Imagine trying to interpret the world using only one of your senses at a time. Or even worse, employing only one aspect of one of your senses. Static imagery, yes – but no action sequences. Or spoken word – but no song. This is pretty much the state of AI today. It’s good at recognizing language or imagery in silos, but when it comes to combining interpretations or incorporating action sequences, there’s still a long way to go.
We want to build innovative AI systems that are better at what’s known as multimodal learning. They’ll draw from more than one input at a time and be capable of deciphering complex scenes that incorporate imagery as well as actions and sound. In short, they’ll contain a human-like ability to make sense of the world.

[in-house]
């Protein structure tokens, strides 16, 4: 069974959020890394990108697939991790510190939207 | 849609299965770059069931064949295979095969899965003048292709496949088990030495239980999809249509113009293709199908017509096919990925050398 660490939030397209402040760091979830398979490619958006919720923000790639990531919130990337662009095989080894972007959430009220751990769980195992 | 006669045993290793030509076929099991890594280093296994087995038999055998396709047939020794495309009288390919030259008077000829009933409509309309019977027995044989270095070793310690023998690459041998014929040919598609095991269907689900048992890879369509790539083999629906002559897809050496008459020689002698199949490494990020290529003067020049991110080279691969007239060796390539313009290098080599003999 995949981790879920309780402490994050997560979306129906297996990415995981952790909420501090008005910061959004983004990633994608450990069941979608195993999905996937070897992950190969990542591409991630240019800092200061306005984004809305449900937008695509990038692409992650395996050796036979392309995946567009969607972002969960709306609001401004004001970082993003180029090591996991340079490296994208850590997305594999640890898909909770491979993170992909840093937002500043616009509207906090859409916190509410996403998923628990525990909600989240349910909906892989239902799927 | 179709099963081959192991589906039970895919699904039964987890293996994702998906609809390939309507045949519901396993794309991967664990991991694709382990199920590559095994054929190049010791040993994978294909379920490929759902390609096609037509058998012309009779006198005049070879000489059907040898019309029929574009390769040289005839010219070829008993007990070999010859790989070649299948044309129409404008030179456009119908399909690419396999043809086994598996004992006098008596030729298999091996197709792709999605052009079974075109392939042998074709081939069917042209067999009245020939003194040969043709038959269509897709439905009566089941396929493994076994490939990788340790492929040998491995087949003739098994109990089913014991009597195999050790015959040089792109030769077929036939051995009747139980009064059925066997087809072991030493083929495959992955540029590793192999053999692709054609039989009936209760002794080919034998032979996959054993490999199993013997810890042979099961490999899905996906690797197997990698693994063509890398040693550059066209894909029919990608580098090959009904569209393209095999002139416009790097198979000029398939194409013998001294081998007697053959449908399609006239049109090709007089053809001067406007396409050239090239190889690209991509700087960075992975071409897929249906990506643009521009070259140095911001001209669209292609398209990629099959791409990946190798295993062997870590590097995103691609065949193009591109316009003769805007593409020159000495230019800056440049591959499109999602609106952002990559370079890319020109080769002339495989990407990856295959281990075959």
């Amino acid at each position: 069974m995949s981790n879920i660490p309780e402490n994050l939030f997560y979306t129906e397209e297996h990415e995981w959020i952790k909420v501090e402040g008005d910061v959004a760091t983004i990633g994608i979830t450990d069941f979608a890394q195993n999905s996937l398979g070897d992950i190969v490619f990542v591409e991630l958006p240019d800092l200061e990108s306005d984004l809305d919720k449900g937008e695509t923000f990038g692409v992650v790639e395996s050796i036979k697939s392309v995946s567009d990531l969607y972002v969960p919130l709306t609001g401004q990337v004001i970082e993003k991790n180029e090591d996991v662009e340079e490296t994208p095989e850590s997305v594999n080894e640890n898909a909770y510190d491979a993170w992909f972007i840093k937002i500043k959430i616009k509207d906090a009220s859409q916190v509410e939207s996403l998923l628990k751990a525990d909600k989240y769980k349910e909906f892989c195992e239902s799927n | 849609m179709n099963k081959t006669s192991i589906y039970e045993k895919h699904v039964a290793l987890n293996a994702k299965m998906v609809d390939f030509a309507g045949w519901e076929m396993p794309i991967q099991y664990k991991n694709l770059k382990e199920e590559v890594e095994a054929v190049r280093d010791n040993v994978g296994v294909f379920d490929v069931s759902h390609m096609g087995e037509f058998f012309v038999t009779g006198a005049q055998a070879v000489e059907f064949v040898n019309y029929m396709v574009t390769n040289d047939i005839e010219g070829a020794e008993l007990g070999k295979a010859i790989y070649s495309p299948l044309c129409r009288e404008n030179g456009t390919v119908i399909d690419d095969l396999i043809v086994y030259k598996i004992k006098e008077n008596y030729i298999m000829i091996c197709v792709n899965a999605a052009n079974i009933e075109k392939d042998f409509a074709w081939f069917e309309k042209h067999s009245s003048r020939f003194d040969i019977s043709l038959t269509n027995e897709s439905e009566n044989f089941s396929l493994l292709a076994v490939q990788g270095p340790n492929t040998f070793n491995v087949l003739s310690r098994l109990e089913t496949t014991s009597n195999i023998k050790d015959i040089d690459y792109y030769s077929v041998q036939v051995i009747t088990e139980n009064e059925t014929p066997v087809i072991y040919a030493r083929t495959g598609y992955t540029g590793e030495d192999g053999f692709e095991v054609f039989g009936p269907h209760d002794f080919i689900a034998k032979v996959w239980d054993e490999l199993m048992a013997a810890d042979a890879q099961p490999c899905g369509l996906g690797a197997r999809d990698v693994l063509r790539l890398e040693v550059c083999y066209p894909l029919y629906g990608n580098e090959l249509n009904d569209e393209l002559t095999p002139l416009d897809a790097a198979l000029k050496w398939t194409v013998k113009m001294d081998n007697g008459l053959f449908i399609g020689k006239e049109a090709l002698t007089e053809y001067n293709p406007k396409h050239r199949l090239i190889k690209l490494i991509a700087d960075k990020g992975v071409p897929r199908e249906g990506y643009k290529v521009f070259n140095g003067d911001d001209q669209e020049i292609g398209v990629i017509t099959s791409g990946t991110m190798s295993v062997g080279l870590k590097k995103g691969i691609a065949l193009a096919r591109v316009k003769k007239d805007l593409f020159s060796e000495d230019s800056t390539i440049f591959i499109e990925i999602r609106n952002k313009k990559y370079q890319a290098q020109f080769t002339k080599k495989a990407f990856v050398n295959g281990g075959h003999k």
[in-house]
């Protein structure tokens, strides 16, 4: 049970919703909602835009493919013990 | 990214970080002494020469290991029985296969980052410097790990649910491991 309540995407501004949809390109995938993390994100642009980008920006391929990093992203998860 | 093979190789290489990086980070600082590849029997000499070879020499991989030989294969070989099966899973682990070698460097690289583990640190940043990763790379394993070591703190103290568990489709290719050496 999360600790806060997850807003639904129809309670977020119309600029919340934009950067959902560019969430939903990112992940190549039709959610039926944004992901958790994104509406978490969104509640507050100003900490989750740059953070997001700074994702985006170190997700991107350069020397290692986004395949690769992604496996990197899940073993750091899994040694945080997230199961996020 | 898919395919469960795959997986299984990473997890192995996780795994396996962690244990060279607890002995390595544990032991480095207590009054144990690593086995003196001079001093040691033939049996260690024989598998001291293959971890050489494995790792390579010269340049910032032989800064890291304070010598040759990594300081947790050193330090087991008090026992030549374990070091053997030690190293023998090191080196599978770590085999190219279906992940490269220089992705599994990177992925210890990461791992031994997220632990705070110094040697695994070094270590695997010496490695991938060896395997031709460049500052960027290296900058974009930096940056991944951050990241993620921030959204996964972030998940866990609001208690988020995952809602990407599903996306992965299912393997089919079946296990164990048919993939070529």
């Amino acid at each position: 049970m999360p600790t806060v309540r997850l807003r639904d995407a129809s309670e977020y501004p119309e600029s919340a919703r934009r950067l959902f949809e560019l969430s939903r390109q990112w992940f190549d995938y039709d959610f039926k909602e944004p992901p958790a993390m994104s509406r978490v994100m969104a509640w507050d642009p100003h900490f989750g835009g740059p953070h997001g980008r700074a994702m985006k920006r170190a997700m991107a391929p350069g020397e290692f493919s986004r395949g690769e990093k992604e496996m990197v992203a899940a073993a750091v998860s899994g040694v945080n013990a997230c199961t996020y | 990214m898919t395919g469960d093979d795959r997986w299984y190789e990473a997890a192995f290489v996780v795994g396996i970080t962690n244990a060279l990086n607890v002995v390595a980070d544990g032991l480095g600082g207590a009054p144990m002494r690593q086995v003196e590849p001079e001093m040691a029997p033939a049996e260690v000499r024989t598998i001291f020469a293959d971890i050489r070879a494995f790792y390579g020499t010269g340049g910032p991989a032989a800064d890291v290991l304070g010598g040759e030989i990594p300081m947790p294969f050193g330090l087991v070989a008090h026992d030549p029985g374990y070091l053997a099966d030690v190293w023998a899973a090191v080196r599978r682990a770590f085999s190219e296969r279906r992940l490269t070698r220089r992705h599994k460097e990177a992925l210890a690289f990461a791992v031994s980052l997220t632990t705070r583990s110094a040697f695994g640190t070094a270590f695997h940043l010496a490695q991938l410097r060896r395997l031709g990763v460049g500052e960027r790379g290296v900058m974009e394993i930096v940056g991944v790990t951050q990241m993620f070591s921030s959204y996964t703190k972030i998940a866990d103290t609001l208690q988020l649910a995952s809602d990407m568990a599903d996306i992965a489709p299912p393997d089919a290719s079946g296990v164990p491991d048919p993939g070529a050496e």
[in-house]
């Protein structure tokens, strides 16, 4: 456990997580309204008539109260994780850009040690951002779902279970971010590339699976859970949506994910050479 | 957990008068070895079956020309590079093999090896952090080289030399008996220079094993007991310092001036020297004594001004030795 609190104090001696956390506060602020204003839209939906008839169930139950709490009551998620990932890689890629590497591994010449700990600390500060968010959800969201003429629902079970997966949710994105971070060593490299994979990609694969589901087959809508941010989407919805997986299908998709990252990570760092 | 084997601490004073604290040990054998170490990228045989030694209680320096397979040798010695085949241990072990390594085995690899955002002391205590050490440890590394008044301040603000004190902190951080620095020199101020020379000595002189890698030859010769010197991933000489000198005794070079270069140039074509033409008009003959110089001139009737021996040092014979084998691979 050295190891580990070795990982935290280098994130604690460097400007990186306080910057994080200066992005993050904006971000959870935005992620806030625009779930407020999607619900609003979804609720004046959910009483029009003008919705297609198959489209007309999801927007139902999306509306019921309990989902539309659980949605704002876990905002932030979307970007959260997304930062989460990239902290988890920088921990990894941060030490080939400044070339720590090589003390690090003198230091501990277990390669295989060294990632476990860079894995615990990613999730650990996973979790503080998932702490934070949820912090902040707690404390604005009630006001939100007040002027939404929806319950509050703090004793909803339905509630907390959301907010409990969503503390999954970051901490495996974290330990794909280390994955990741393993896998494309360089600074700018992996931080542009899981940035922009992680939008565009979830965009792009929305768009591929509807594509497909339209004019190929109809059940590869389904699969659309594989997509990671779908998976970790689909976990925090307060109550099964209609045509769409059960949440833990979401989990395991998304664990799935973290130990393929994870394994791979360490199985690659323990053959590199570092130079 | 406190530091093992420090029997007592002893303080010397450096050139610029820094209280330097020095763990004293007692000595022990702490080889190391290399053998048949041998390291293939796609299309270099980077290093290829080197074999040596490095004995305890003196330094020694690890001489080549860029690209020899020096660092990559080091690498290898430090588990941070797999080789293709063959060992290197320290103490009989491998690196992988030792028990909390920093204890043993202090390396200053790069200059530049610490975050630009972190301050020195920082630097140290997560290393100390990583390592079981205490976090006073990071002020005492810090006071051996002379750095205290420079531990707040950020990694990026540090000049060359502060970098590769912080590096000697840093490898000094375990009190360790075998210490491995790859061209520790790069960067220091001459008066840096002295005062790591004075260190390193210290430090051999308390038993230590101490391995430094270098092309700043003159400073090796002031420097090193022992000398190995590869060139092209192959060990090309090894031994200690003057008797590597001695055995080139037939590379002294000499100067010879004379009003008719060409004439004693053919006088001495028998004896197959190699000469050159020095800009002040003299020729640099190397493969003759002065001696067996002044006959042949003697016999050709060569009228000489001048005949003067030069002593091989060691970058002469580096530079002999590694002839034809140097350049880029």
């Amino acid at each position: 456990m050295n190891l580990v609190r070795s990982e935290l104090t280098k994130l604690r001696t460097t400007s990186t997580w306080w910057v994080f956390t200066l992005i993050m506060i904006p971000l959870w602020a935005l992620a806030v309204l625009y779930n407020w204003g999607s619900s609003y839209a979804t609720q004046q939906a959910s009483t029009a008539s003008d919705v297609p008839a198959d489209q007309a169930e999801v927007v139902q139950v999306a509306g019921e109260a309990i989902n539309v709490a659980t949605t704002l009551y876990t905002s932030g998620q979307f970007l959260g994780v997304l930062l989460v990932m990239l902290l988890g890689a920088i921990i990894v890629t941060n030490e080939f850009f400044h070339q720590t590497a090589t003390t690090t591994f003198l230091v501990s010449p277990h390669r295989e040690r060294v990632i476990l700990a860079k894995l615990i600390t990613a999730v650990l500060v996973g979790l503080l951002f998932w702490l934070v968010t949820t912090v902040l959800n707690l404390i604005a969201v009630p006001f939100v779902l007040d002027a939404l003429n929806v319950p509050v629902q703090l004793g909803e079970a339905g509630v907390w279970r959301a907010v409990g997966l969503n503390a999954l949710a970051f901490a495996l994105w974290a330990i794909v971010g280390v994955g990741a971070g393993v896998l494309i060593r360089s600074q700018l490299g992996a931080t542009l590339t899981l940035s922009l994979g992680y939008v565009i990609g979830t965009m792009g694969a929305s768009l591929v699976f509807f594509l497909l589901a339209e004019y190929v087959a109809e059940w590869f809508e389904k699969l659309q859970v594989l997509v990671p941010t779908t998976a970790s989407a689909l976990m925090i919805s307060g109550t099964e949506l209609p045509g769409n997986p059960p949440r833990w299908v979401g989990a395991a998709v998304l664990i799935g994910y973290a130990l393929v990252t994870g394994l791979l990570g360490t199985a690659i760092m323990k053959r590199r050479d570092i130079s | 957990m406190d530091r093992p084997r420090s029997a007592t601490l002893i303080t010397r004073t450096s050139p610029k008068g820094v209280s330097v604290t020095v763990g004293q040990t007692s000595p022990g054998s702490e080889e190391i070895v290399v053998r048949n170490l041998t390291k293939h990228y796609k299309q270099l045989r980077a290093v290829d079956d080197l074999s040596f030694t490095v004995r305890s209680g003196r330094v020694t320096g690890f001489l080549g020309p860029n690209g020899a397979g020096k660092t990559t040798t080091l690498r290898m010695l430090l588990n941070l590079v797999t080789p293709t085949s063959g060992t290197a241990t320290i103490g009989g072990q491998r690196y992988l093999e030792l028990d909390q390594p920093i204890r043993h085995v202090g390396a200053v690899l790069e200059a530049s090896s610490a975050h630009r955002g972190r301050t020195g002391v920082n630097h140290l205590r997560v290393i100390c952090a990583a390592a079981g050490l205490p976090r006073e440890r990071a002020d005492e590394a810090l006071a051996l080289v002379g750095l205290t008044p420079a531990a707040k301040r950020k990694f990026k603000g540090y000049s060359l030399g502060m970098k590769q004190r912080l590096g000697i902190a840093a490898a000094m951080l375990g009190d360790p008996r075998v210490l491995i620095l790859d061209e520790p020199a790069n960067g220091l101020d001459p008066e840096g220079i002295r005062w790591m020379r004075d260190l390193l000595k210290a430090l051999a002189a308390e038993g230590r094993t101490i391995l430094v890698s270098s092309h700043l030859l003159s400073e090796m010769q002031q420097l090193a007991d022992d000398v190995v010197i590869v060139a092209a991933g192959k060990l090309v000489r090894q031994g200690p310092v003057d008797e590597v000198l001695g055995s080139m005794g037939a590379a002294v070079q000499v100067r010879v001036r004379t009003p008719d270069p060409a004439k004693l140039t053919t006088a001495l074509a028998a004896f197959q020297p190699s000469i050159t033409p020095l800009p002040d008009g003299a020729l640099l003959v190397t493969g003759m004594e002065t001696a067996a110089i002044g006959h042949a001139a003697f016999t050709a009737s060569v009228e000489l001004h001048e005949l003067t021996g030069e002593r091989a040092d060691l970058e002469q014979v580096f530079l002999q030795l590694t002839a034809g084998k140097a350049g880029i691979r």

Consider parsing audio and video. As humans, we can simultaneously see and hear a person playing a violin and identify the source of the sound. In other words, we integrate our senses. Through multimodal learning, AI models are gaining the same ability. This represents a big step forward toward autonomous systems that can interact in our complex world.